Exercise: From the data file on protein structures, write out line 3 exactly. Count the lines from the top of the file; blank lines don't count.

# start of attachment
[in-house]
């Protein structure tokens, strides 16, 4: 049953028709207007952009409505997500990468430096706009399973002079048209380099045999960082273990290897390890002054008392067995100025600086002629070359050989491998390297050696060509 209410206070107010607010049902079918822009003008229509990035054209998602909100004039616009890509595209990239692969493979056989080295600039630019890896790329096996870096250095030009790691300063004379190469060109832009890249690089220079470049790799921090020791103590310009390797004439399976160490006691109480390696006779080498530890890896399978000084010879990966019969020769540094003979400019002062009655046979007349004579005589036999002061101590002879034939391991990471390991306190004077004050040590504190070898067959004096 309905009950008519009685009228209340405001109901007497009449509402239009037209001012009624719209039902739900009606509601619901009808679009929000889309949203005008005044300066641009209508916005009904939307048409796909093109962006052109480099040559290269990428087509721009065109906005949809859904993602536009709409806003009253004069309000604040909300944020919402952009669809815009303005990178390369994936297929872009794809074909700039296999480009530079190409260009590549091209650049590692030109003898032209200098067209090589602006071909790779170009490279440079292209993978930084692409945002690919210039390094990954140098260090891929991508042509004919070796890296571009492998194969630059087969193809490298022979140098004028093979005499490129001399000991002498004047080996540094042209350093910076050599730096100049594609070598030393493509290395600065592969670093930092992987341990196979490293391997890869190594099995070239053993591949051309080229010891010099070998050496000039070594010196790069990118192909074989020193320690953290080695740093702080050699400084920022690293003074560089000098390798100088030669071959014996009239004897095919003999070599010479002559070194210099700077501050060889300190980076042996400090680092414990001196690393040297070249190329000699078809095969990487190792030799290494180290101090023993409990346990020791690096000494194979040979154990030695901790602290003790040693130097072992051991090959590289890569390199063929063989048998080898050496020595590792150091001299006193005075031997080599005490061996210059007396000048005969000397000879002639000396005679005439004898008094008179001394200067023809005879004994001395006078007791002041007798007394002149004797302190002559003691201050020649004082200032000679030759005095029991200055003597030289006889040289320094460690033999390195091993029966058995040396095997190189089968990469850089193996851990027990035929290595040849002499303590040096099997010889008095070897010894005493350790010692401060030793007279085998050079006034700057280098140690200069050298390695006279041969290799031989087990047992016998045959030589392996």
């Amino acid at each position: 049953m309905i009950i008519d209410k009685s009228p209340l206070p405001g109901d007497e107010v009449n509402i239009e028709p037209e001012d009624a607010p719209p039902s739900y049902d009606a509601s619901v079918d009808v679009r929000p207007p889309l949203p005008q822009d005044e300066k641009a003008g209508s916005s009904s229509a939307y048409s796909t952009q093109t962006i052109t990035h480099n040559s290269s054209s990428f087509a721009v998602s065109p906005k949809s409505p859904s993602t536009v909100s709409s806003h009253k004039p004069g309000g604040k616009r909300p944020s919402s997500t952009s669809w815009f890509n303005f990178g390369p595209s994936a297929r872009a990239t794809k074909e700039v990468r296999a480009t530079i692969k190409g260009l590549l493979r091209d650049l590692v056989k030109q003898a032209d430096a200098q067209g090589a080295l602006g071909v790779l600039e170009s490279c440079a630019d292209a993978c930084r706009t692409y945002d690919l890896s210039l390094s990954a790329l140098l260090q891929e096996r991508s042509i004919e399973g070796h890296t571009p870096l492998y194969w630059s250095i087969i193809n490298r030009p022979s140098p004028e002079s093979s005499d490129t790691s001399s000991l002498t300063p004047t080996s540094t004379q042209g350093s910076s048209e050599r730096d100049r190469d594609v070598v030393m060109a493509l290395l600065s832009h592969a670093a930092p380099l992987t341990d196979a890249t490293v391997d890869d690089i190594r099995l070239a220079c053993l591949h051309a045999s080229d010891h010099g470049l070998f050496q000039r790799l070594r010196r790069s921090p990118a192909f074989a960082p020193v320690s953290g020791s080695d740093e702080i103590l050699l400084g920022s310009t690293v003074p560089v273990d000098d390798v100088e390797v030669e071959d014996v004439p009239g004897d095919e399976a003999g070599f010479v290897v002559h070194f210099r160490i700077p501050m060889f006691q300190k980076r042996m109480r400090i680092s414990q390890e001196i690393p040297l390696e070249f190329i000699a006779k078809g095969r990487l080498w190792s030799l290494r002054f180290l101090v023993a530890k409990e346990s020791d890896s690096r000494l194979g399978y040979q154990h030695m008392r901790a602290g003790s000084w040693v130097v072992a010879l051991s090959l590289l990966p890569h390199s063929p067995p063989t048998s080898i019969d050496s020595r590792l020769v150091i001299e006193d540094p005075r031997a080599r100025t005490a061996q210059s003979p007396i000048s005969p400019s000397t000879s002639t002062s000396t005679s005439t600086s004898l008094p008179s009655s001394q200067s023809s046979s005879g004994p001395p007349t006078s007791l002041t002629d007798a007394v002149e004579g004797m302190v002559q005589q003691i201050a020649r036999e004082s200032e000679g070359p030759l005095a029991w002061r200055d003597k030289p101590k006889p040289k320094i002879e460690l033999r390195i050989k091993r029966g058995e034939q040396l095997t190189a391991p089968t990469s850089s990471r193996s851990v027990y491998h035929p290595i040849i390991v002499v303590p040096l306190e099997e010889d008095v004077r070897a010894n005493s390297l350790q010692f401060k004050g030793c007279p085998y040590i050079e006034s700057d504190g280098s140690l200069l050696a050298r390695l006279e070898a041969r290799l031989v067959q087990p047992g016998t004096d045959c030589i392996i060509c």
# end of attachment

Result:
């Amino acid at each position: 049953m309905i009950i008519d209410k009685s009228p209340l206070p405001g109901d007497e107010v009449n509402i239009e028709p037209e001012d009624a607010p719209p039902s739900y049902d009606a509601s619901v079918d009808v679009r929000p207007p889309l949203p005008q822009d005044e300066k641009a003008g209508s916005s009904s229509a939307y048409s796909t952009q093109t962006i052109t990035h480099n040559s290269s054209s990428f087509a721009v998602s065109p906005k949809s409505p859904s993602t536009v909100s709409s806003h009253k004039p004069g309000g604040k616009r909300p944020s919402s997500t952009s669809w815009f890509n303005f990178g390369p595209s994936a297929r872009a990239t794809k074909e700039v990468r296999a480009t530079i692969k190409g260009l590549l493979r091209d650049l590692v056989k030109q003898a032209d430096a200098q067209g090589a080295l602006g071909v790779l600039e170009s490279c440079a630019d292209a993978c930084r706009t692409y945002d690919l890896s210039l390094s990954a790329l140098l260090q891929e096996r991508s042509i004919e399973g070796h890296t571009p870096l492998y194969w630059s250095i087969i193809n490298r030009p022979s140098p004028e002079s093979s005499d490129t790691s001399s000991l002498t300063p004047t080996s540094t004379q042209g350093s910076s048209e050599r730096d100049r190469d594609v070598v030393m060109a493509l290395l600065s832009h592969a670093a930092p380099l992987t341990d196979a890249t490293v391997d890869d690089i190594r099995l070239a220079c053993l591949h051309a045999s080229d010891h010099g470049l070998f050496q000039r790799l070594r010196r790069s921090p990118a192909f074989a960082p020193v320690s953290g020791s080695d740093e702080i103590l050699l400084g920022s310009t690293v003074p560089v273990d000098d390798v100088e390797v030669e071959d014996v004439p009239g004897d095919e399976a003999g070599f010479v290897v002559h070194f210099r160490i700077p501050m060889f006691q300190k980076r042996m109480r400090i680092s414990q390890e001196i690393p040297l390696e070249f190329i000699a006779k078809g095969r990487l080498w190792s030799l290494r002054f180290l101090v023993a530890k409990e346990s020791d890896s690096r000494l194979g399978y040979q154990h030695m008392r901790a602290g003790s000084w040693v130097v072992a010879l051991s090959l590289l990966p890569h390199s063929p067995p063989t048998s080898i019969d050496s020595r590792l020769v150091i001299e006193d540094p005075r031997a080599r100025t005490a061996q210059s003979p007396i000048s005969p400019s000397t000879s002639t002062s000396t005679s005439t600086s004898l008094p008179s009655s001394q200067s023809s046979s005879g004994p001395p007349t006078s007791l002041t002629d007798a007394v002149e004579g004797m302190v002559q005589q003691i201050a020649r036999e004082s200032e000679g070359p030759l005095a029991w002061r200055d003597k030289p101590k006889p040289k320094i002879e460690l033999r390195i050989k091993r029966g058995e034939q040396l095997t190189a391991p089968t990469s850089s990471r193996s851990v027990y491998h035929p290595i040849i390991v002499v303590p040096l306190e099997e010889d008095v004077r070897a010894n005493s390297l350790q010692f401060k004050g030793c007279p085998y040590i050079e006034s700057d504190g280098s140690l200069l050696a050298r390695l006279e070898a041969r290799l031989v067959q087990p047992g016998t004096d045959c030589i392996i060509c």